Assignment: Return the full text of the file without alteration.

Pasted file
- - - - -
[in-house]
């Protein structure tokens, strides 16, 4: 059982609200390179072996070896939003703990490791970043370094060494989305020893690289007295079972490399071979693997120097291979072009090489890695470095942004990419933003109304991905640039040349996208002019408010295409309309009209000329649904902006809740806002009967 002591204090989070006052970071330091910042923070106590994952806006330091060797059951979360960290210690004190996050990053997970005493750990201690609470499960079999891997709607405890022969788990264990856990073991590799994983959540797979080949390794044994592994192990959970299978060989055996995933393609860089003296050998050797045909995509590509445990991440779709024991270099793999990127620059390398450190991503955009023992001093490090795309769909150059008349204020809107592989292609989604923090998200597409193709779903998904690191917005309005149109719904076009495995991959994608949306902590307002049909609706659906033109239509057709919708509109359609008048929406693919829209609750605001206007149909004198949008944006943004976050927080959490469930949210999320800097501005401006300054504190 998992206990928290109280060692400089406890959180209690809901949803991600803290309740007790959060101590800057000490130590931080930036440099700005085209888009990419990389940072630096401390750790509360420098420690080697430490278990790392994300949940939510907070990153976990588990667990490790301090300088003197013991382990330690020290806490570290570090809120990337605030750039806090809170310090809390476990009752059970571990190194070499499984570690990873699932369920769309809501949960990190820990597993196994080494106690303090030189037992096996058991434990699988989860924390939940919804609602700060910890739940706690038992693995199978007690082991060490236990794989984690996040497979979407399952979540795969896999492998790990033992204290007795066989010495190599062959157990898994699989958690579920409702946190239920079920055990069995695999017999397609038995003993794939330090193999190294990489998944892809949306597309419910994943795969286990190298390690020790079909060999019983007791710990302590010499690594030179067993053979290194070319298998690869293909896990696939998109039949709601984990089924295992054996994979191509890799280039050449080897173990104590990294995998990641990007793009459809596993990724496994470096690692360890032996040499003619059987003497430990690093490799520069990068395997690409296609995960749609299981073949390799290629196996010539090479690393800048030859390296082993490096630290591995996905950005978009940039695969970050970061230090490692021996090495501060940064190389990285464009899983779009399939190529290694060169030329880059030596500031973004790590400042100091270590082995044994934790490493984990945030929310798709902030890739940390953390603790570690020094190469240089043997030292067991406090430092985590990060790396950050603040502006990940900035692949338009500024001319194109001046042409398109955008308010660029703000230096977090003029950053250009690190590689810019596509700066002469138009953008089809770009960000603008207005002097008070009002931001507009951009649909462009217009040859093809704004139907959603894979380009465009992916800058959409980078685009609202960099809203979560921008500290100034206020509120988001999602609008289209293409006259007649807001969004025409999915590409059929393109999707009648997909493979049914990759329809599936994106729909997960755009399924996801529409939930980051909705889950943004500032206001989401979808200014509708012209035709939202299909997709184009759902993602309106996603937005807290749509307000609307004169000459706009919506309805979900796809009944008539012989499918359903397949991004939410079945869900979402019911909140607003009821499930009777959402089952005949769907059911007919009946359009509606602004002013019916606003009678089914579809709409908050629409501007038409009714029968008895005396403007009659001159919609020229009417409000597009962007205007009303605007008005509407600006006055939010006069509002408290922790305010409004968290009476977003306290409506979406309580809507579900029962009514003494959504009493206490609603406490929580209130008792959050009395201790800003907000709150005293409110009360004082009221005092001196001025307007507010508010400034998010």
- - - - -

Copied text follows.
[in-house]
């Protein structure tokens, strides 16, 4: 059982609200390179072996070896939003703990490791970043370094060494989305020893690289007295079972490399071979693997120097291979072009090489890695470095942004990419933003109304991905640039040349996208002019408010295409309309009209000329649904902006809740806002009967 002591204090989070006052970071330091910042923070106590994952806006330091060797059951979360960290210690004190996050990053997970005493750990201690609470499960079999891997709607405890022969788990264990856990073991590799994983959540797979080949390794044994592994192990959970299978060989055996995933393609860089003296050998050797045909995509590509445990991440779709024991270099793999990127620059390398450190991503955009023992001093490090795309769909150059008349204020809107592989292609989604923090998200597409193709779903998904690191917005309005149109719904076009495995991959994608949306902590307002049909609706659906033109239509057709919708509109359609008048929406693919829209609750605001206007149909004198949008944006943004976050927080959490469930949210999320800097501005401006300054504190 998992206990928290109280060692400089406890959180209690809901949803991600803290309740007790959060101590800057000490130590931080930036440099700005085209888009990419990389940072630096401390750790509360420098420690080697430490278990790392994300949940939510907070990153976990588990667990490790301090300088003197013991382990330690020290806490570290570090809120990337605030750039806090809170310090809390476990009752059970571990190194070499499984570690990873699932369920769309809501949960990190820990597993196994080494106690303090030189037992096996058991434990699988989860924390939940919804609602700060910890739940706690038992693995199978007690082991060490236990794989984690996040497979979407399952979540795969896999492998790990033992204290007795066989010495190599062959157990898994699989958690579920409702946190239920079920055990069995695999017999397609038995003993794939330090193999190294990489998944892809949306597309419910994943795969286990190298390690020790079909060999019983007791710990302590010499690594030179067993053979290194070319298998690869293909896990696939998109039949709601984990089924295992054996994979191509890799280039050449080897173990104590990294995998990641990007793009459809596993990724496994470096690692360890032996040499003619059987003497430990690093490799520069990068395997690409296609995960749609299981073949390799290629196996010539090479690393800048030859390296082993490096630290591995996905950005978009940039695969970050970061230090490692021996090495501060940064190389990285464009899983779009399939190529290694060169030329880059030596500031973004790590400042100091270590082995044994934790490493984990945030929310798709902030890739940390953390603790570690020094190469240089043997030292067991406090430092985590990060790396950050603040502006990940900035692949338009500024001319194109001046042409398109955008308010660029703000230096977090003029950053250009690190590689810019596509700066002469138009953008089809770009960000603008207005002097008070009002931001507009951009649909462009217009040859093809704004139907959603894979380009465009992916800058959409980078685009609202960099809203979560921008500290100034206020509120988001999602609008289209293409006259007649807001969004025409999915590409059929393109999707009648997909493979049914990759329809599936994106729909997960755009399924996801529409939930980051909705889950943004500032206001989401979808200014509708012209035709939202299909997709184009759902993602309106996603937005807290749509307000609307004169000459706009919506309805979900796809009944008539012989499918359903397949991004939410079945869900979402019911909140607003009821499930009777959402089952005949769907059911007919009946359009509606602004002013019916606003009678089914579809709409908050629409501007038409009714029968008895005396403007009659001159919609020229009417409000597009962007205007009303605007008005509407600006006055939010006069509002408290922790305010409004968290009476977003306290409506979406309580809507579900029962009514003494959504009493206490609603406490929580209130008792959050009395201790800003907000709150005293409110009360004082009221005092001196001025307007507010508010400034998010």